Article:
Yesterday the Food and Drug Administration (FDA) announced it has approved plasma from recovered COVID-19 patients to be used as a hospital-based treatment for the novel coronavirus under an emergency use authorization (EUA).
The move was announced during an unscheduled press conference by President Donald Trump yesterday evening, just a day before the Republican National Convention begins. Critics said Trump portrayed the EUA as a treatment breakthrough to boost support as the Nov 3 presidential election draws nearer.
"Based on the science and the data, the FDA has made the independent determination that the treatment is safe and very effective," Trump said. He also said, citing a non–peer-reviewed Mayo Clinic study, that the treatment reduced mortality in hospitalized patients by 35%.
Stephen Hahn, MD, the head of the FDA appeared alongside Trump and also spoke of the 35% reduction in mortality.
"A 35% improvement in survival is a pretty substantial clinical benefit. What that means is—and if the data continue to pan out—[of] 100 people who are sick with COVID-19, 35 would have been saved because of the admission of plasma," Hahn said.
But in a press release from the FDA last night Hahn was more circumspect.
"We're encouraged by the early promising data that we've seen about convalescent plasma. The data from studies conducted this year shows that plasma from patients who’ve recovered from COVID-19 has the potential to help treat those who are suffering from the effects of getting this terrible virus," said Hahn. "At the same time, we will continue to work with researchers to continue randomized clinical trials to study the safety and effectiveness of convalescent plasma in treating patients infected with the novel coronavirus."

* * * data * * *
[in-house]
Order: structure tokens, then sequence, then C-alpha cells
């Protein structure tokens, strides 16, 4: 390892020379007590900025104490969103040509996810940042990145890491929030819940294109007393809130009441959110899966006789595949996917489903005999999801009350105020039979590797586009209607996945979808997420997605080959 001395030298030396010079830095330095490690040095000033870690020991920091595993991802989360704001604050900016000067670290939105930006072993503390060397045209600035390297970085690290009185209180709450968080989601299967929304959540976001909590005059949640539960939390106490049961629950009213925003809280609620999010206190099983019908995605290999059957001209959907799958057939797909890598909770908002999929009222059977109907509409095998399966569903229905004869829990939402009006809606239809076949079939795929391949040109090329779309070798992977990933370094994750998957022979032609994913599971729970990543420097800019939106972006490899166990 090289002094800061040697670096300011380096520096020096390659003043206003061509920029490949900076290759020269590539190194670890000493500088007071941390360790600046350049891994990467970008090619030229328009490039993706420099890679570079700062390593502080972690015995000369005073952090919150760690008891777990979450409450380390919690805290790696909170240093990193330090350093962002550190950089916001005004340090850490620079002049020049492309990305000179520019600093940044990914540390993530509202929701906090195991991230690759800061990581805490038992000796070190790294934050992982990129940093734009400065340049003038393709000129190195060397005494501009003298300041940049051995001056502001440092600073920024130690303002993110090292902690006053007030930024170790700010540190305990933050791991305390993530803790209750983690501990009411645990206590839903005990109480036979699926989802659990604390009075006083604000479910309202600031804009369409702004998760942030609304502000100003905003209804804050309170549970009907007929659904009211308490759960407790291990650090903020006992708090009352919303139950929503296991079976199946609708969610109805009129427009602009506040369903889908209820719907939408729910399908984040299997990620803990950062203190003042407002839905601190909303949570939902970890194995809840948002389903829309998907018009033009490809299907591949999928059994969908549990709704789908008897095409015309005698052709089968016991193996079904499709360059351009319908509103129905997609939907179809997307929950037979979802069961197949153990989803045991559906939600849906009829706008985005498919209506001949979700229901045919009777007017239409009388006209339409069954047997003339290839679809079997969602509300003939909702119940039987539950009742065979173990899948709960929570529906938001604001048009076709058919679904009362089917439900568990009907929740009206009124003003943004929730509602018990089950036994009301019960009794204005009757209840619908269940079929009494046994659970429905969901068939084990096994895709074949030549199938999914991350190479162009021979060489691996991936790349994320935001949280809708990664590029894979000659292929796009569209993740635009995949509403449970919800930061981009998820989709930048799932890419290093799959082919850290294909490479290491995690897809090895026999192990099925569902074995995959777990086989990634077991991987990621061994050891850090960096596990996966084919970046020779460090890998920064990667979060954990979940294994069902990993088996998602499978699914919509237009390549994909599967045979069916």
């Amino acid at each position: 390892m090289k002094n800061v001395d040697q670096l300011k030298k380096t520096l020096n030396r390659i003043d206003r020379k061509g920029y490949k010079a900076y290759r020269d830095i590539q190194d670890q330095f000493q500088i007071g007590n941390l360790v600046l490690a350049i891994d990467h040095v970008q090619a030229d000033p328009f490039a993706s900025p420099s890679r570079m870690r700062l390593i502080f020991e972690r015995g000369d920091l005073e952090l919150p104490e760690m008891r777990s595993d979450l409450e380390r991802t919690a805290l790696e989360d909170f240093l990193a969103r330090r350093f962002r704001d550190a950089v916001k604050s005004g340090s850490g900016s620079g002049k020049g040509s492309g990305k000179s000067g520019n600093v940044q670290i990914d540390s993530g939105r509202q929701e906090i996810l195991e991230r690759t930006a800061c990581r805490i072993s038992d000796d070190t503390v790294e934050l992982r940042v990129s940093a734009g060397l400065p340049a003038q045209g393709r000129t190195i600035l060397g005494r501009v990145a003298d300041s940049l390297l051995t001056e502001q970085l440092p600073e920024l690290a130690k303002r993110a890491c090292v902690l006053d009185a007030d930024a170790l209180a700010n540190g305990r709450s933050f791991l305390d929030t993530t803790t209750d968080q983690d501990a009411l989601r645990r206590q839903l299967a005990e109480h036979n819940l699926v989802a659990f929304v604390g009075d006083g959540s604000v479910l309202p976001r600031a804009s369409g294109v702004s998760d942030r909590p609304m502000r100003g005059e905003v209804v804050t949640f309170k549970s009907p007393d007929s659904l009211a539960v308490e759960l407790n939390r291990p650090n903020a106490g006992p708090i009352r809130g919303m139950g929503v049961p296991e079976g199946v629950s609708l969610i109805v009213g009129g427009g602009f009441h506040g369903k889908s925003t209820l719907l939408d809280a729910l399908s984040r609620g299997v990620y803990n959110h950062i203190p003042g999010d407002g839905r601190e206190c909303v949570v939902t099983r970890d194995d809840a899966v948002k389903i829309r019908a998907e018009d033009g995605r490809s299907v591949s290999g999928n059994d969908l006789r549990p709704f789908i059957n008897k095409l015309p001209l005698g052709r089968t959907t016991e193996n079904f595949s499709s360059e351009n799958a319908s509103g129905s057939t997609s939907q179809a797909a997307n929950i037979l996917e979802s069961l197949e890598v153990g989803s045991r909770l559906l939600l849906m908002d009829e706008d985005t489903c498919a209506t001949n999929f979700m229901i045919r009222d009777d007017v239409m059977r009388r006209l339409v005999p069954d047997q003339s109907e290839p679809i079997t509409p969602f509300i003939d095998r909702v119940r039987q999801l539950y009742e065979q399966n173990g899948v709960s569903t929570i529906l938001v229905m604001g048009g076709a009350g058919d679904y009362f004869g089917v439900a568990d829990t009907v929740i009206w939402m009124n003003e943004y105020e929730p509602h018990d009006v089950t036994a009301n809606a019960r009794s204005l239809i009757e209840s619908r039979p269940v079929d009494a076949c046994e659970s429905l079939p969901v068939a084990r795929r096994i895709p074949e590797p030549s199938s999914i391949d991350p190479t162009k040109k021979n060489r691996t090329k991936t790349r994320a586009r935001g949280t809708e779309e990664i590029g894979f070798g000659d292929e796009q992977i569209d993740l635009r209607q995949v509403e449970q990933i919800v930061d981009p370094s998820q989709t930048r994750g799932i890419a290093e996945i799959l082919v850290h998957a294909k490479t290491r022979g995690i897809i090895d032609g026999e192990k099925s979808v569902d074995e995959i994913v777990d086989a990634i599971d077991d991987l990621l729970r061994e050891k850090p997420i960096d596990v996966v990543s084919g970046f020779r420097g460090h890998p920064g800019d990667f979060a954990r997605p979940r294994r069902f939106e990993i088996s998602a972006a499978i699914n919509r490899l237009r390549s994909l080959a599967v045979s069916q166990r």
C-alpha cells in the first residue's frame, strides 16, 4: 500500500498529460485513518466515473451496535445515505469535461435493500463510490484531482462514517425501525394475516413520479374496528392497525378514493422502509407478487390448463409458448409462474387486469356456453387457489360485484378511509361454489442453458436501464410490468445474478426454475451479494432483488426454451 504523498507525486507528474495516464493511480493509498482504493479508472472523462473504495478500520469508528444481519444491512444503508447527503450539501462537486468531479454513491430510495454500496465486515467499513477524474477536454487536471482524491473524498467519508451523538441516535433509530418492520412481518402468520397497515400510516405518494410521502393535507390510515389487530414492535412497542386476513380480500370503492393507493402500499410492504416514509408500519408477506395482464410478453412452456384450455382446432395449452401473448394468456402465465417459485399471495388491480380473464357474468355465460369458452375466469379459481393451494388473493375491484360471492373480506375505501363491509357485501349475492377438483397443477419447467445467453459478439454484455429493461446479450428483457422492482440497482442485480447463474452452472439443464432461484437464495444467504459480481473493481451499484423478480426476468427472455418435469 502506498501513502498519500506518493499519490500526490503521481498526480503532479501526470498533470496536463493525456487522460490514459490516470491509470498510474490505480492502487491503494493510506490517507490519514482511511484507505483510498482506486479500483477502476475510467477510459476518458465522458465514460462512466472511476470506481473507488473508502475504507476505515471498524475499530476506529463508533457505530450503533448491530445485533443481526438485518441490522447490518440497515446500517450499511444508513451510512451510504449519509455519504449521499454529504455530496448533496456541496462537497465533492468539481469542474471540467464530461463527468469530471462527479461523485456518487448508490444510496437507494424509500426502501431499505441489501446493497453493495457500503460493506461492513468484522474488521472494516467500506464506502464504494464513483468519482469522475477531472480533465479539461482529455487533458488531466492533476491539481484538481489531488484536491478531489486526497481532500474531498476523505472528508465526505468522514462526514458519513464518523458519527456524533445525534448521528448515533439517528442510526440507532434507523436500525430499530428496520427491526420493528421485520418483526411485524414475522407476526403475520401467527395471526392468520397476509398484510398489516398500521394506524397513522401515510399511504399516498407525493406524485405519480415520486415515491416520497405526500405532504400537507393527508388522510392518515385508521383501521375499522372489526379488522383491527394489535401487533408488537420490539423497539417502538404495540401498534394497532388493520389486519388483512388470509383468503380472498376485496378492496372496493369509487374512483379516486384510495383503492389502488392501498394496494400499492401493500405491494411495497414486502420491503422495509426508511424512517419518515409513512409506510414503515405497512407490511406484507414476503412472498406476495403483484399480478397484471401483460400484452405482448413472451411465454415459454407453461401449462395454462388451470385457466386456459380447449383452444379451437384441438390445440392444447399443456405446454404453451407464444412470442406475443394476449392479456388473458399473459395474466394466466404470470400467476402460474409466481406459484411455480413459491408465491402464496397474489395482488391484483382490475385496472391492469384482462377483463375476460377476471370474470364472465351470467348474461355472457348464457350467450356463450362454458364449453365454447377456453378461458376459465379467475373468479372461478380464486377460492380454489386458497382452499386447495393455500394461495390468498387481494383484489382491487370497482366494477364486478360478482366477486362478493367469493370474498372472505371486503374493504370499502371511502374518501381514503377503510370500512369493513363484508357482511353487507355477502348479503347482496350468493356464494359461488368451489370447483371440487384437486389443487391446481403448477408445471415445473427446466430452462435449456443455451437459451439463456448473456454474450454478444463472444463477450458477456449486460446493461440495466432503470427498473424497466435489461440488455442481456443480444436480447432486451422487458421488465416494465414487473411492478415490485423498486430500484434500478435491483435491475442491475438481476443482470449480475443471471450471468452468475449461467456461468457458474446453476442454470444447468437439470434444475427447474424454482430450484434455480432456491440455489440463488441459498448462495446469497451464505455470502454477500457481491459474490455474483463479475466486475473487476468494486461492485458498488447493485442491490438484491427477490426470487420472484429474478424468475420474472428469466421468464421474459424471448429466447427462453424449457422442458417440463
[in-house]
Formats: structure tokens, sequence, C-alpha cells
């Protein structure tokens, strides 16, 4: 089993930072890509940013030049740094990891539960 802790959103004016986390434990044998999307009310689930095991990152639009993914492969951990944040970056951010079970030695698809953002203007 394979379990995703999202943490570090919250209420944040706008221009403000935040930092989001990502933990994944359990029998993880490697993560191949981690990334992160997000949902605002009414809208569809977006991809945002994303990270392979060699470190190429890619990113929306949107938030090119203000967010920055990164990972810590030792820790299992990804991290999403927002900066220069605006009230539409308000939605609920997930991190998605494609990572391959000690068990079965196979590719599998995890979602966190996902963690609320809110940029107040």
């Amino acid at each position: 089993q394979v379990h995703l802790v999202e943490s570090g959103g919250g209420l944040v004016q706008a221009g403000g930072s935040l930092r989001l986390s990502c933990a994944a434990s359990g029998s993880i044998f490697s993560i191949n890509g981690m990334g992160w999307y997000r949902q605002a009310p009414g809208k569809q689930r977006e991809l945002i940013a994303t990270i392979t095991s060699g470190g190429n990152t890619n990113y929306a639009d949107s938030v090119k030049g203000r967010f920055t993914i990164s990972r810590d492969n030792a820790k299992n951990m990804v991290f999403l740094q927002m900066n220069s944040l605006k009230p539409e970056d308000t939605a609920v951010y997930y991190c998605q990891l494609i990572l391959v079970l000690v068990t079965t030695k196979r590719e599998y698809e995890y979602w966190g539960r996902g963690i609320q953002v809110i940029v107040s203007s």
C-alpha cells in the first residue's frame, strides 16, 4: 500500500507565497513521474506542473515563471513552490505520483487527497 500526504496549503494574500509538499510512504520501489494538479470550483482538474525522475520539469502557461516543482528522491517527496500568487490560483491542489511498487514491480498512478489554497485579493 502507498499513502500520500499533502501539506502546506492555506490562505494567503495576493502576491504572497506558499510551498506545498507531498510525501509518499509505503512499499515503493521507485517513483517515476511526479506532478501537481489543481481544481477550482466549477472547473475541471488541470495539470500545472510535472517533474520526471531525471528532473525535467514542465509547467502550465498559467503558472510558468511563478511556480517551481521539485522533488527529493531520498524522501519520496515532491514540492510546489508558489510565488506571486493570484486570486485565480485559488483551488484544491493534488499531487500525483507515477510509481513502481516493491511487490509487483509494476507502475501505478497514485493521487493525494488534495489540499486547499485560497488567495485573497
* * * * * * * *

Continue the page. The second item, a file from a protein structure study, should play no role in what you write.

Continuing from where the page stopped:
Pressure to approve?
Hahn's press conference enthusiasm, according to the Washington Post, could be a sign he was buckling to political pressure from Trump, who tweeted over the weekend that the "deep state" was at work at the FDA, slowing down vaccine and treatment developments until after the presidential election.
Hahn's interpretation of the 35% reduction in mortality was widely disputed by scientists on Twitter, who used the same data from the Mayo Clinic to show that 3.2 people out of 100—not 35—would be saved by the administration of convalescent plasma. The difference is in relative versus absolute risk, with 35% being the percent improvement but, because the rate of those seeing improvement was so low—8.7% to 11.9%—the absolute reduction is much smaller.
Also, even for that small absolute improvement, the plasma would need to be administered within 3 days versus 7, according to the Mayo data.
Thomas File, MD, the president of the Infectious Disease Society of America (IDSA) also issued a cautious statement on the FDA's announcement.
"While the data to date show some positive signals that convalescent plasma can be helpful in treating individuals with COVID-19, especially if given early in the trajectory of disease, we lack the randomized controlled trial data we need to better understand its utility in COVID-19 treatment," File said.
"For this reason, IDSA supports the continued collection of data in randomized clinical trials to better understand the benefits of convalescent plasma treatment before authorizing its wider use in patients with COVID-19."
Case slowdown may be tied to interventions
US officials reported 34,567 new COVID-19 cases yesterday and 449 new deaths, according to the Johns Hopkins COVID-19 tracker, bringing the total to 5,730,294 cases and 177,065 fatalities.
Though the country still has by far the most cases in the world, the daily case counts have decreased in the past month, and experts say the decline is linked to interventions, including statewide mask mandates and the shuttering of indoor bars and restaurants, gyms, and theaters.
Even after a summer of surging case counts, the United States remains deeply politically divided over the pandemic. A new poll conducted by CBS News/YouGov shows that 73% of Republican voters compared with 38% of all voters say the country is dealing with the pandemic well. Sixty-four percent of Republicans think deaths from COVID-19 are fewer than those reported—compared with 36% of all voters—and 57% of Republicans vs 10% of Democrats said the number of US deaths due to the virus is acceptable.
Other US developments
- Texas and Louisiana are bracing for two tropical storms, Marco and Laura, this week. Officials said they are worried the storms could compound efforts to control COVID-19 in those states.
- The Centers for Disease Control and Prevention no longer recommends that travelers from outside the US self-quarantine for 14 days upon entering this country.